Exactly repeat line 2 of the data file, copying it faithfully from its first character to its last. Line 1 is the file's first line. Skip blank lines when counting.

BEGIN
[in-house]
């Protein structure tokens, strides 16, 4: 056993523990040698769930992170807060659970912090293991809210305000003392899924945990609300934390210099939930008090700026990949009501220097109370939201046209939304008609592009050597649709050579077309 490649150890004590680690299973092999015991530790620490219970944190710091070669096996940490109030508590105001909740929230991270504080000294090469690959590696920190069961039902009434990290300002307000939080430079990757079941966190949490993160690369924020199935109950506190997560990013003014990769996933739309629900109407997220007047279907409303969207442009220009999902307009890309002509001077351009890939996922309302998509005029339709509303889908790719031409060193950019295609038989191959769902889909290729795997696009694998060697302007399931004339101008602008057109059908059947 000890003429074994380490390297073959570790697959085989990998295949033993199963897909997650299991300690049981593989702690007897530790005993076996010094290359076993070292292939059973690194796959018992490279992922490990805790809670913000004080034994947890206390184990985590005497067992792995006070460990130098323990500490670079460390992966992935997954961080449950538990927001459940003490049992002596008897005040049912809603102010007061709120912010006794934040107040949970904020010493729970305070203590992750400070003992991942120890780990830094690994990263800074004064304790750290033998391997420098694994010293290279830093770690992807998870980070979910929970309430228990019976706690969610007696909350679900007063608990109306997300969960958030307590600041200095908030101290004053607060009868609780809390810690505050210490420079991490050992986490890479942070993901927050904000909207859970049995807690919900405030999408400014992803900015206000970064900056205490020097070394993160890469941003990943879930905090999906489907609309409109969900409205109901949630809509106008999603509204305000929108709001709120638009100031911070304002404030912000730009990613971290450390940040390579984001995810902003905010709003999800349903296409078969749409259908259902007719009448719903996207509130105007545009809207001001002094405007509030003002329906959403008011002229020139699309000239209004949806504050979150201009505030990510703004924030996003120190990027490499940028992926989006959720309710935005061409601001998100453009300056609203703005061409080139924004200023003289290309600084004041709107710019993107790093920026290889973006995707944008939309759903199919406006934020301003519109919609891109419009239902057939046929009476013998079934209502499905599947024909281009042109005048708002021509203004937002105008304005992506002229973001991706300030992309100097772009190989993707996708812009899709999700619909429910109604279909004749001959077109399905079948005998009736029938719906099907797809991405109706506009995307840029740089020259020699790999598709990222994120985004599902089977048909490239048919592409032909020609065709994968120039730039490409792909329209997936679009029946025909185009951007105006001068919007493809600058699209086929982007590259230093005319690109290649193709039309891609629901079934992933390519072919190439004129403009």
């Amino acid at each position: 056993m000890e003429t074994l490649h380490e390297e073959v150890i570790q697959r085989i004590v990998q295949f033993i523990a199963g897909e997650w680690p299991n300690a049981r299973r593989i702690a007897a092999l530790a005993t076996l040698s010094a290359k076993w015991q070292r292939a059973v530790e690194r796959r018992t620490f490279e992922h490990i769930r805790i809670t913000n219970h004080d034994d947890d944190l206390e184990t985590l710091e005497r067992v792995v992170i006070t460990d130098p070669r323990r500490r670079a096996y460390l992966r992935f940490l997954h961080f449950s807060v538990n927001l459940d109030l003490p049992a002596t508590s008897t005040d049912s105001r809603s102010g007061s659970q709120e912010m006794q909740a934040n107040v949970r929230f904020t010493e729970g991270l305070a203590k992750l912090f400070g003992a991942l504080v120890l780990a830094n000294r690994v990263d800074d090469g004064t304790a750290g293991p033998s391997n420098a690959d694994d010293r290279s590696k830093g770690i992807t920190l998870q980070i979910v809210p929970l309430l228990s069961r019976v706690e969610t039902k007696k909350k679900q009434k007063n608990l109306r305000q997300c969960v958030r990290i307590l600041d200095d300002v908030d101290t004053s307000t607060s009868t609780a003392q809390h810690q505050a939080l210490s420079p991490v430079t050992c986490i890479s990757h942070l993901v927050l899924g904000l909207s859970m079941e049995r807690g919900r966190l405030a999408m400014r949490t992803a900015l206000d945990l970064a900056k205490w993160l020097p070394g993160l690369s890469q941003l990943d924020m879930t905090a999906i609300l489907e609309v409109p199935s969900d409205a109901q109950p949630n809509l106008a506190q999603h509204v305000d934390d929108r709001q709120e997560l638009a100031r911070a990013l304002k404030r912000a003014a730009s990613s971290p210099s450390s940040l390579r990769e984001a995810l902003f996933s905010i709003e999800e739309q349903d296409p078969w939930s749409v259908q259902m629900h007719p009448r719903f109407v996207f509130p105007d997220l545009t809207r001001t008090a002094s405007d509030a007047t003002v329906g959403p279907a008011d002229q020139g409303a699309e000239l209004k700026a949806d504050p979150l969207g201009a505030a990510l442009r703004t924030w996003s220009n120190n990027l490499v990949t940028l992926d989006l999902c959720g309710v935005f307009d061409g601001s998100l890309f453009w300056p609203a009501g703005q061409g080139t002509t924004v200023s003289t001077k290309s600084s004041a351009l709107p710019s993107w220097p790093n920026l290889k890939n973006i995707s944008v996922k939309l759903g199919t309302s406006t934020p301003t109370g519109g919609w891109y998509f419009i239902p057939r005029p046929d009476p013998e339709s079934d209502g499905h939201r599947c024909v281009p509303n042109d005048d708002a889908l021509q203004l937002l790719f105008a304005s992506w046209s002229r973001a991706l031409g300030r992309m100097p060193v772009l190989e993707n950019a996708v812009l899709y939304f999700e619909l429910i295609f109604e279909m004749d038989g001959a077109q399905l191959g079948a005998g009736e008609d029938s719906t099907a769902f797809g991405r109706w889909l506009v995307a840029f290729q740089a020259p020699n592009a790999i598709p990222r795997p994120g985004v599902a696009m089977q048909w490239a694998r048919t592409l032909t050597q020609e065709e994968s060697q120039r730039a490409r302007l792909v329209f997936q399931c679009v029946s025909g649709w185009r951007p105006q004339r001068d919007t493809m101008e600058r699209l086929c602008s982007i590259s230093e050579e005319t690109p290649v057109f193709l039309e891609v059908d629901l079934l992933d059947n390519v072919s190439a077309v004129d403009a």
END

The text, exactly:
């Protein structure tokens, strides 16, 4: 056993523990040698769930992170807060659970912090293991809210305000003392899924945990609300934390210099939930008090700026990949009501220097109370939201046209939304008609592009050597649709050579077309 490649150890004590680690299973092999015991530790620490219970944190710091070669096996940490109030508590105001909740929230991270504080000294090469690959590696920190069961039902009434990290300002307000939080430079990757079941966190949490993160690369924020199935109950506190997560990013003014990769996933739309629900109407997220007047279907409303969207442009220009999902307009890309002509001077351009890939996922309302998509005029339709509303889908790719031409060193950019295609038989191959769902889909290729795997696009694998060697302007399931004339101008602008057109059908059947 000890003429074994380490390297073959570790697959085989990998295949033993199963897909997650299991300690049981593989702690007897530790005993076996010094290359076993070292292939059973690194796959018992490279992922490990805790809670913000004080034994947890206390184990985590005497067992792995006070460990130098323990500490670079460390992966992935997954961080449950538990927001459940003490049992002596008897005040049912809603102010007061709120912010006794934040107040949970904020010493729970305070203590992750400070003992991942120890780990830094690994990263800074004064304790750290033998391997420098694994010293290279830093770690992807998870980070979910929970309430228990019976706690969610007696909350679900007063608990109306997300969960958030307590600041200095908030101290004053607060009868609780809390810690505050210490420079991490050992986490890479942070993901927050904000909207859970049995807690919900405030999408400014992803900015206000970064900056205490020097070394993160890469941003990943879930905090999906489907609309409109969900409205109901949630809509106008999603509204305000929108709001709120638009100031911070304002404030912000730009990613971290450390940040390579984001995810902003905010709003999800349903296409078969749409259908259902007719009448719903996207509130105007545009809207001001002094405007509030003002329906959403008011002229020139699309000239209004949806504050979150201009505030990510703004924030996003120190990027490499940028992926989006959720309710935005061409601001998100453009300056609203703005061409080139924004200023003289290309600084004041709107710019993107790093920026290889973006995707944008939309759903199919406006934020301003519109919609891109419009239902057939046929009476013998079934209502499905599947024909281009042109005048708002021509203004937002105008304005992506002229973001991706300030992309100097772009190989993707996708812009899709999700619909429910109604279909004749001959077109399905079948005998009736029938719906099907797809991405109706506009995307840029740089020259020699790999598709990222994120985004599902089977048909490239048919592409032909020609065709994968120039730039490409792909329209997936679009029946025909185009951007105006001068919007493809600058699209086929982007590259230093005319690109290649193709039309891609629901079934992933390519072919190439004129403009």